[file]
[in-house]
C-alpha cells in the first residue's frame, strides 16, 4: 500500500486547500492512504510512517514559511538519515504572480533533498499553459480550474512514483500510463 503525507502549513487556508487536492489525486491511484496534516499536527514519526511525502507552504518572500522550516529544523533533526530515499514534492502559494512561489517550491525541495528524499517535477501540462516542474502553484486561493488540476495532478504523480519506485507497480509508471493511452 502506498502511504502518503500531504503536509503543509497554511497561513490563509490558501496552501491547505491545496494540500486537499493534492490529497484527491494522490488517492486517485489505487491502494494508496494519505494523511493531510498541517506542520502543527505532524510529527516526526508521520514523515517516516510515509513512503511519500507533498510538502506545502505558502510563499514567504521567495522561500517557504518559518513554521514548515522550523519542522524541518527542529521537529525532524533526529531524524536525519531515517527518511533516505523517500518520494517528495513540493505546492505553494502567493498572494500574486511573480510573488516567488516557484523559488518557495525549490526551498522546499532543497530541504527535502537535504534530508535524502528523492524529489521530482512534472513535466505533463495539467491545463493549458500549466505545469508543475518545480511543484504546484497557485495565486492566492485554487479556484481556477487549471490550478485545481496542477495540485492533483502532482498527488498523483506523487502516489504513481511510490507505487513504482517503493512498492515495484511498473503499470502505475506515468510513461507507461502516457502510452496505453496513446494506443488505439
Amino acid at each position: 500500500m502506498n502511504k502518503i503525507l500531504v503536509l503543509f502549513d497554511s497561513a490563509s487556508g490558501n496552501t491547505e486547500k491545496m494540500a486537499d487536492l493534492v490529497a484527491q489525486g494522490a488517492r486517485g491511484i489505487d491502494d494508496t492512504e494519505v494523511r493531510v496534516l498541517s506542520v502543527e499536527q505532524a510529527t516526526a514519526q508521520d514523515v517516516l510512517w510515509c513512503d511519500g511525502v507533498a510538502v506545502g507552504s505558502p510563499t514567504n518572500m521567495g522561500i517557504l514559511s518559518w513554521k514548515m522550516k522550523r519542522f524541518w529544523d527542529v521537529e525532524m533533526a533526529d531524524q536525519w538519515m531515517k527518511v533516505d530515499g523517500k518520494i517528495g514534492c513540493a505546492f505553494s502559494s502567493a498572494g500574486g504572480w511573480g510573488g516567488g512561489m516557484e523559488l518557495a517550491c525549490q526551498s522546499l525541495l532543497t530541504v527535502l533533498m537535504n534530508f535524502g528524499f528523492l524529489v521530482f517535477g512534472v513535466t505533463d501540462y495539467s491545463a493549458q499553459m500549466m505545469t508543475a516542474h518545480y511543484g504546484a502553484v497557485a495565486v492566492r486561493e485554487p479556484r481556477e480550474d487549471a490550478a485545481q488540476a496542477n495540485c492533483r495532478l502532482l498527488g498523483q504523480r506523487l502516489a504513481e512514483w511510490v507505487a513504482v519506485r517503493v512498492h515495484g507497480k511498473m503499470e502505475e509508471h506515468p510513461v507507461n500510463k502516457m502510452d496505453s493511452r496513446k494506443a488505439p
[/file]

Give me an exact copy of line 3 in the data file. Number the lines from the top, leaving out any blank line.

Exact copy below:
Amino acid at each position: 500500500m502506498n502511504k502518503i503525507l500531504v503536509l503543509f502549513d497554511s497561513a490563509s487556508g490558501n496552501t491547505e486547500k491545496m494540500a486537499d487536492l493534492v490529497a484527491q489525486g494522490a488517492r486517485g491511484i489505487d491502494d494508496t492512504e494519505v494523511r493531510v496534516l498541517s506542520v502543527e499536527q505532524a510529527t516526526a514519526q508521520d514523515v517516516l510512517w510515509c513512503d511519500g511525502v507533498a510538502v506545502g507552504s505558502p510563499t514567504n518572500m521567495g522561500i517557504l514559511s518559518w513554521k514548515m522550516k522550523r519542522f524541518w529544523d527542529v521537529e525532524m533533526a533526529d531524524q536525519w538519515m531515517k527518511v533516505d530515499g523517500k518520494i517528495g514534492c513540493a505546492f505553494s502559494s502567493a498572494g500574486g504572480w511573480g510573488g516567488g512561489m516557484e523559488l518557495a517550491c525549490q526551498s522546499l525541495l532543497t530541504v527535502l533533498m537535504n534530508f535524502g528524499f528523492l524529489v521530482f517535477g512534472v513535466t505533463d501540462y495539467s491545463a493549458q499553459m500549466m505545469t508543475a516542474h518545480y511543484g504546484a502553484v497557485a495565486v492566492r486561493e485554487p479556484r481556477e480550474d487549471a490550478a485545481q488540476a496542477n495540485c492533483r495532478l502532482l498527488g498523483q504523480r506523487l502516489a504513481e512514483w511510490v507505487a513504482v519506485r517503493v512498492h515495484g507497480k511498473m503499470e502505475e509508471h506515468p510513461v507507461n500510463k502516457m502510452d496505453s493511452r496513446k494506443a488505439p